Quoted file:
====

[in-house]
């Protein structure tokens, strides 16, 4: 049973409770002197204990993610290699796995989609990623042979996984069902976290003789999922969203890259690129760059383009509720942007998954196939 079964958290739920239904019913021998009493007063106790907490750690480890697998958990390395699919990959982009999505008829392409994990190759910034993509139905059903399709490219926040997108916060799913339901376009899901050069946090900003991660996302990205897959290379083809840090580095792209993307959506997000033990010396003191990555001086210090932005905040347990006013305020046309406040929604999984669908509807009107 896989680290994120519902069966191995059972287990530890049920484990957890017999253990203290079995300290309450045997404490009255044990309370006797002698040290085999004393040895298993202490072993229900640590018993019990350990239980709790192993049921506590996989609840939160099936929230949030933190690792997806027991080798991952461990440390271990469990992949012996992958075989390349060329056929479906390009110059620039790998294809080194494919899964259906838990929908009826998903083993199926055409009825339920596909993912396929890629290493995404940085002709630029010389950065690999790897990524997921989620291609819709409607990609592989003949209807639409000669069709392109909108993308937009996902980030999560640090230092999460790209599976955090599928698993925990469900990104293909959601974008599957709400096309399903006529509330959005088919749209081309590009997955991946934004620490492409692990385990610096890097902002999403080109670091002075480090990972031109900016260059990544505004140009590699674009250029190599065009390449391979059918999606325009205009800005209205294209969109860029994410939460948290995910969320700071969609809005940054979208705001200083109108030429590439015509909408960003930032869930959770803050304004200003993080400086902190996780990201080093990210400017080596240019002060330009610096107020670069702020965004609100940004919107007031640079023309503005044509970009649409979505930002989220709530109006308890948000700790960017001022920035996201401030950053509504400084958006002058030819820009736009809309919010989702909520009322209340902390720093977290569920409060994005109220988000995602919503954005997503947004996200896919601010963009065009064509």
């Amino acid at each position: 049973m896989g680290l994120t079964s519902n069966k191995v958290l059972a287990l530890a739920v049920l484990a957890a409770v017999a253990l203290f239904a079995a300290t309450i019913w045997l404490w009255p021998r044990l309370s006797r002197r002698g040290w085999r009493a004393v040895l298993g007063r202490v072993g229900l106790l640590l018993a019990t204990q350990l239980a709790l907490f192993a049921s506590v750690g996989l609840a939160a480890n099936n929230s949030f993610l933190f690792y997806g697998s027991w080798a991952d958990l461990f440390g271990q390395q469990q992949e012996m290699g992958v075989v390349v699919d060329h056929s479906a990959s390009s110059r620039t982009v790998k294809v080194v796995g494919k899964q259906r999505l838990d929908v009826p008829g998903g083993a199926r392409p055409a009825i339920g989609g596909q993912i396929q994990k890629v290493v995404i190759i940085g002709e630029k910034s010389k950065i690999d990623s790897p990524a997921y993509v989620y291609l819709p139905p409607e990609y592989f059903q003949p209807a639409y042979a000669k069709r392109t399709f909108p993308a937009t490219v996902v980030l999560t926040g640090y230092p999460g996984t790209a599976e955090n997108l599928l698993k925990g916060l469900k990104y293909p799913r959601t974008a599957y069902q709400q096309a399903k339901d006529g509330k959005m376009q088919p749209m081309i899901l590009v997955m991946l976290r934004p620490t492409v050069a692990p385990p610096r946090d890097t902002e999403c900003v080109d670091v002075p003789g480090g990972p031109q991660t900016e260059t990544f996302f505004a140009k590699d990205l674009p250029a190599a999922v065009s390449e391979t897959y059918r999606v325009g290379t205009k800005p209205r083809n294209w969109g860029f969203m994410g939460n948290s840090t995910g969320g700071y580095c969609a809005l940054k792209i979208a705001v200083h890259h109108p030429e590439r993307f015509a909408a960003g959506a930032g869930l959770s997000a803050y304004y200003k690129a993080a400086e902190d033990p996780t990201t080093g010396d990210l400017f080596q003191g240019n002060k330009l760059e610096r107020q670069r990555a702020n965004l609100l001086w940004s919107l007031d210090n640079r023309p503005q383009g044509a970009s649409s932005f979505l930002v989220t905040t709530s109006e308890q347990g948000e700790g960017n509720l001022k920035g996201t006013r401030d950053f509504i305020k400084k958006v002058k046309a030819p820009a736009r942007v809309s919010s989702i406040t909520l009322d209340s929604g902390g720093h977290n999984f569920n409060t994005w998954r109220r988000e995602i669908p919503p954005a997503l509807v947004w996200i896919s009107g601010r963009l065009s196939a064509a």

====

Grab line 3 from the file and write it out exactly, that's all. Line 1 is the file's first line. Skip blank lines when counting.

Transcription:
């Amino acid at each position: 049973m896989g680290l994120t079964s519902n069966k191995v958290l059972a287990l530890a739920v049920l484990a957890a409770v017999a253990l203290f239904a079995a300290t309450i019913w045997l404490w009255p021998r044990l309370s006797r002197r002698g040290w085999r009493a004393v040895l298993g007063r202490v072993g229900l106790l640590l018993a019990t204990q350990l239980a709790l907490f192993a049921s506590v750690g996989l609840a939160a480890n099936n929230s949030f993610l933190f690792y997806g697998s027991w080798a991952d958990l461990f440390g271990q390395q469990q992949e012996m290699g992958v075989v390349v699919d060329h056929s479906a990959s390009s110059r620039t982009v790998k294809v080194v796995g494919k899964q259906r999505l838990d929908v009826p008829g998903g083993a199926r392409p055409a009825i339920g989609g596909q993912i396929q994990k890629v290493v995404i190759i940085g002709e630029k910034s010389k950065i690999d990623s790897p990524a997921y993509v989620y291609l819709p139905p409607e990609y592989f059903q003949p209807a639409y042979a000669k069709r392109t399709f909108p993308a937009t490219v996902v980030l999560t926040g640090y230092p999460g996984t790209a599976e955090n997108l599928l698993k925990g916060l469900k990104y293909p799913r959601t974008a599957y069902q709400q096309a399903k339901d006529g509330k959005m376009q088919p749209m081309i899901l590009v997955m991946l976290r934004p620490t492409v050069a692990p385990p610096r946090d890097t902002e999403c900003v080109d670091v002075p003789g480090g990972p031109q991660t900016e260059t990544f996302f505004a140009k590699d990205l674009p250029a190599a999922v065009s390449e391979t897959y059918r999606v325009g290379t205009k800005p209205r083809n294209w969109g860029f969203m994410g939460n948290s840090t995910g969320g700071y580095c969609a809005l940054k792209i979208a705001v200083h890259h109108p030429e590439r993307f015509a909408a960003g959506a930032g869930l959770s997000a803050y304004y200003k690129a993080a400086e902190d033990p996780t990201t080093g010396d990210l400017f080596q003191g240019n002060k330009l760059e610096r107020q670069r990555a702020n965004l609100l001086w940004s919107l007031d210090n640079r023309p503005q383009g044509a970009s649409s932005f979505l930002v989220t905040t709530s109006e308890q347990g948000e700790g960017n509720l001022k920035g996201t006013r401030d950053f509504i305020k400084k958006v002058k046309a030819p820009a736009r942007v809309s919010s989702i406040t909520l009322d209340s929604g902390g720093h977290n999984f569920n409060t994005w998954r109220r988000e995602i669908p919503p954005a997503l509807v947004w996200i896919s009107g601010r963009l065009s196939a064509a």